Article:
Visualizing Upwelling

My current research has a lot to do with coastal upwelling so I’ve been looking into ways to show people how it works. For those that do not know, upwelling is a wind-driven phenomenon where cool nutrient-rich water rises to the ocean surface. When wind blows across the ocean in a particular direction, surface water is transported at a net 90 degree angle due to Coriolis effects and Ekman Transport. Deep water is upwelled to replace the water that was lost.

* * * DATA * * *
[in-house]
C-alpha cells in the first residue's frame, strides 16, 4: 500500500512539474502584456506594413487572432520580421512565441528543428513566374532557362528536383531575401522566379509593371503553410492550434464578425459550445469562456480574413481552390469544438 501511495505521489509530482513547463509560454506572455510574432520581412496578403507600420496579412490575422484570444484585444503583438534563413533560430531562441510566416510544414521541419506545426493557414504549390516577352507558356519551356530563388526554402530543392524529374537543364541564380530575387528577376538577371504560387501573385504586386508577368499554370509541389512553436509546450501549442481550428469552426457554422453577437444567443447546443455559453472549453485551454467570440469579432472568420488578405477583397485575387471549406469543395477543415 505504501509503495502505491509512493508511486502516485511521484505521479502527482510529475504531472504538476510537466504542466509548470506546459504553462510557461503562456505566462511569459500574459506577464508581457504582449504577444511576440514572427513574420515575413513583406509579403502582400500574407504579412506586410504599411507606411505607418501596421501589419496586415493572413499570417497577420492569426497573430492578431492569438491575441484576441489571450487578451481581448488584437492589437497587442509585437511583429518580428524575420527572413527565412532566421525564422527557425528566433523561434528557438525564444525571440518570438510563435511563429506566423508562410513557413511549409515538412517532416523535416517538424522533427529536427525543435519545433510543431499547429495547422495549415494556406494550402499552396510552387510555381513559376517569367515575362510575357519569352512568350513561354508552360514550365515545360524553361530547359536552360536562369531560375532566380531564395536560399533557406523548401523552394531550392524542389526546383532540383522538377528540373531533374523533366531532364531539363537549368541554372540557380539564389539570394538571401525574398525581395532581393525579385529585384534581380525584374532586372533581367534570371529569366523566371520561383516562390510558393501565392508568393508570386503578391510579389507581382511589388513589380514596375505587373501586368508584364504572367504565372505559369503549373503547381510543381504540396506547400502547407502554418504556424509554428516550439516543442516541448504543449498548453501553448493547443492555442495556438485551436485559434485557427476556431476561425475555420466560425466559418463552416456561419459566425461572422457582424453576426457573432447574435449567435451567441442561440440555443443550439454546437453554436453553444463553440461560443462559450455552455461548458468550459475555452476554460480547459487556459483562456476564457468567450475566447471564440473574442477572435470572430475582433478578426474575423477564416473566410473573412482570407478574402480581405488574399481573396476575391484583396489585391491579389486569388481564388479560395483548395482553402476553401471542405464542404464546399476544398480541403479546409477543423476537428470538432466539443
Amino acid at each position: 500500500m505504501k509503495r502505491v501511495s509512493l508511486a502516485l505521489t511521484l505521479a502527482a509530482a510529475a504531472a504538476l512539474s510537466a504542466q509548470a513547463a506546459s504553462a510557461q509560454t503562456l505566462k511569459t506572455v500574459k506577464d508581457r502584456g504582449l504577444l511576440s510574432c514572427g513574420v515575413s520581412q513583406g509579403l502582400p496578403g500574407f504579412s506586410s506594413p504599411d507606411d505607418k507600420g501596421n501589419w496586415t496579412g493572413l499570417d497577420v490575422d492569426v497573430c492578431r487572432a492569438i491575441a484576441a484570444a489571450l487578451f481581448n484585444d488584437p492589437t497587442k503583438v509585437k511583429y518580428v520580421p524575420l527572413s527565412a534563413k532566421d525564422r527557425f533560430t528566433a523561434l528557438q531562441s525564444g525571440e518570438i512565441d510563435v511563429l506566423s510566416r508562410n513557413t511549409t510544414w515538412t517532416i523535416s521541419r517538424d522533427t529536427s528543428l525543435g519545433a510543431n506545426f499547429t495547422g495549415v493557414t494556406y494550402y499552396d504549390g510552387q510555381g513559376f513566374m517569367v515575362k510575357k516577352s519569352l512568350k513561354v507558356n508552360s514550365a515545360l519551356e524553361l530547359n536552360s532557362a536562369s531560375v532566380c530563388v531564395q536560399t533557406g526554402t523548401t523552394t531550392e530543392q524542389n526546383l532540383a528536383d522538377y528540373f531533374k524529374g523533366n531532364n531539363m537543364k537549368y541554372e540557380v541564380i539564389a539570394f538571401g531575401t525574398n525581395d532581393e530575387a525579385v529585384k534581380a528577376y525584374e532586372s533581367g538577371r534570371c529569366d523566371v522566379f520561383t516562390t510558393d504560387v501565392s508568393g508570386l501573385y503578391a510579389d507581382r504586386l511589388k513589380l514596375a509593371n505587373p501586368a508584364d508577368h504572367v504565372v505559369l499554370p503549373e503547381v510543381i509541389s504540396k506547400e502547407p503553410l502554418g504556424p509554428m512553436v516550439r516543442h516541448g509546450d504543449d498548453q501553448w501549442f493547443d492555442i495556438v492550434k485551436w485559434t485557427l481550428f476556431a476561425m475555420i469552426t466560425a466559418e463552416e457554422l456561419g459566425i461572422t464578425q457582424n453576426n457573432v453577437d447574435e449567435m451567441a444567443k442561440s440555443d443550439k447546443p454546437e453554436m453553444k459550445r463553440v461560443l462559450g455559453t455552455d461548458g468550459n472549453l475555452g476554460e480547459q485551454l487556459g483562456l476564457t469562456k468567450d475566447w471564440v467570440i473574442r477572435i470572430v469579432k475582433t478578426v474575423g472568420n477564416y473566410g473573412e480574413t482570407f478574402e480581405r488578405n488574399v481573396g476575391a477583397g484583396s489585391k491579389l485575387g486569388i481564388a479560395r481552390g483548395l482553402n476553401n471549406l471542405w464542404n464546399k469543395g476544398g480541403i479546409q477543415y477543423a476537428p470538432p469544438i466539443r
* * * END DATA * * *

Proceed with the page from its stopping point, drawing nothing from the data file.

Upwelled water feeds phytoplankton blooms which support highly efficient food chains in regions that include the coasts of California, Peru, and parts of Western Africa. Although coastal upwelling regions account for one percent of the ocean, they provide 50 percent of the world’s fish catch.

You can easily demonstrate this process at home with cold dyed water and artificial wind. Here it is in action:

I was also really looking for excuses to play with GoPros. Thank you to the Castillo lab for letting me borrow one.

2 thoughts on “Visualizing Upwelling

  1. I’m getting reading to teach a group of 5th graders about upwelling. Can you please elaborate on the materials required for this demonstration? What type of dye did you use? Thank you very much!


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